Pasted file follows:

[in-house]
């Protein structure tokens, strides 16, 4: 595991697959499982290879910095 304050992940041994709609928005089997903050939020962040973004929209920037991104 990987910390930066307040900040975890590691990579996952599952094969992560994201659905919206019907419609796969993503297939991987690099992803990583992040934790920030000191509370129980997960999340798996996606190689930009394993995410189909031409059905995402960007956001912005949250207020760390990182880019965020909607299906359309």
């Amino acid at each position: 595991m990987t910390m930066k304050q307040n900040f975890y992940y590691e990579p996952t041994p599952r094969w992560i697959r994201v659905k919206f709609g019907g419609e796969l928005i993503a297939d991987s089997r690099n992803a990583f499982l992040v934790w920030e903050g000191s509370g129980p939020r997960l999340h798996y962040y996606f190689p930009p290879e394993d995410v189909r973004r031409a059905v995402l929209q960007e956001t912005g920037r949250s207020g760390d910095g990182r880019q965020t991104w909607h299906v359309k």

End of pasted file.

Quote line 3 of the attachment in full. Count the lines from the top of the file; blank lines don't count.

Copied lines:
């Amino acid at each position: 595991m990987t910390m930066k304050q307040n900040f975890y992940y590691e990579p996952t041994p599952r094969w992560i697959r994201v659905k919206f709609g019907g419609e796969l928005i993503a297939d991987s089997r690099n992803a990583f499982l992040v934790w920030e903050g000191s509370g129980p939020r997960l999340h798996y962040y996606f190689p930009p290879e394993d995410v189909r973004r031409a059905v995402l929209q960007e956001t912005g920037r949250s207020g760390d910095g990182r880019q965020t991104w909607h299906v359309k």